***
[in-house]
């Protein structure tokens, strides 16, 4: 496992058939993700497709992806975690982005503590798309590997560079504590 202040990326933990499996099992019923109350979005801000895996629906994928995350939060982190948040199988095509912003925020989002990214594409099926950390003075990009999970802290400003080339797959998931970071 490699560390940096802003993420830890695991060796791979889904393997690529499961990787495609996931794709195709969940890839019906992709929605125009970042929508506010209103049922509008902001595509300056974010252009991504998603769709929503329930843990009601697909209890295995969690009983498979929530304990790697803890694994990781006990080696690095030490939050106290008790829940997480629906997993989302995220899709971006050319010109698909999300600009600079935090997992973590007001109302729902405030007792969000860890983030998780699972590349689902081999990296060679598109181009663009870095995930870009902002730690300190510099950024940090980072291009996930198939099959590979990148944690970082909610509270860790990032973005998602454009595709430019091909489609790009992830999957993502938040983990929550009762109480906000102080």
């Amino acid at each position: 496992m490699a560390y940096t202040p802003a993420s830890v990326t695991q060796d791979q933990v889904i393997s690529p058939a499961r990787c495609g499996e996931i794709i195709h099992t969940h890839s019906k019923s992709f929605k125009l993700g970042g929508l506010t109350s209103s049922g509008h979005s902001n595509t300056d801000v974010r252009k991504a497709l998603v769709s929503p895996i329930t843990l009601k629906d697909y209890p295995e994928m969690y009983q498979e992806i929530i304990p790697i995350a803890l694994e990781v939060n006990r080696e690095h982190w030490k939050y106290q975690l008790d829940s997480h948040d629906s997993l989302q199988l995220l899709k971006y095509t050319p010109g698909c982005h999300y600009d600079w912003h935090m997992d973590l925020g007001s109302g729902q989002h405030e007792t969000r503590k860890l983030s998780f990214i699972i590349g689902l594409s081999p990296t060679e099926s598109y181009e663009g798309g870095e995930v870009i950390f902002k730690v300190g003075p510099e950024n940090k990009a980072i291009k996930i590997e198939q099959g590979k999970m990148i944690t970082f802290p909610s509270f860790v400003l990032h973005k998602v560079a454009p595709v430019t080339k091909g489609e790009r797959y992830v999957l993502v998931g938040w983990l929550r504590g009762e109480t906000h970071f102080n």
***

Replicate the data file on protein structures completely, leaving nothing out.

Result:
[in-house]
């Protein structure tokens, strides 16, 4: 496992058939993700497709992806975690982005503590798309590997560079504590 202040990326933990499996099992019923109350979005801000895996629906994928995350939060982190948040199988095509912003925020989002990214594409099926950390003075990009999970802290400003080339797959998931970071 490699560390940096802003993420830890695991060796791979889904393997690529499961990787495609996931794709195709969940890839019906992709929605125009970042929508506010209103049922509008902001595509300056974010252009991504998603769709929503329930843990009601697909209890295995969690009983498979929530304990790697803890694994990781006990080696690095030490939050106290008790829940997480629906997993989302995220899709971006050319010109698909999300600009600079935090997992973590007001109302729902405030007792969000860890983030998780699972590349689902081999990296060679598109181009663009870095995930870009902002730690300190510099950024940090980072291009996930198939099959590979990148944690970082909610509270860790990032973005998602454009595709430019091909489609790009992830999957993502938040983990929550009762109480906000102080």
């Amino acid at each position: 496992m490699a560390y940096t202040p802003a993420s830890v990326t695991q060796d791979q933990v889904i393997s690529p058939a499961r990787c495609g499996e996931i794709i195709h099992t969940h890839s019906k019923s992709f929605k125009l993700g970042g929508l506010t109350s209103s049922g509008h979005s902001n595509t300056d801000v974010r252009k991504a497709l998603v769709s929503p895996i329930t843990l009601k629906d697909y209890p295995e994928m969690y009983q498979e992806i929530i304990p790697i995350a803890l694994e990781v939060n006990r080696e690095h982190w030490k939050y106290q975690l008790d829940s997480h948040d629906s997993l989302q199988l995220l899709k971006y095509t050319p010109g698909c982005h999300y600009d600079w912003h935090m997992d973590l925020g007001s109302g729902q989002h405030e007792t969000r503590k860890l983030s998780f990214i699972i590349g689902l594409s081999p990296t060679e099926s598109y181009e663009g798309g870095e995930v870009i950390f902002k730690v300190g003075p510099e950024n940090k990009a980072i291009k996930i590997e198939q099959g590979k999970m990148i944690t970082f802290p909610s509270f860790v400003l990032h973005k998602v560079a454009p595709v430019t080339k091909g489609e790009r797959y992830v999957l993502v998931g938040w983990l929550r504590g009762e109480t906000h970071f102080n």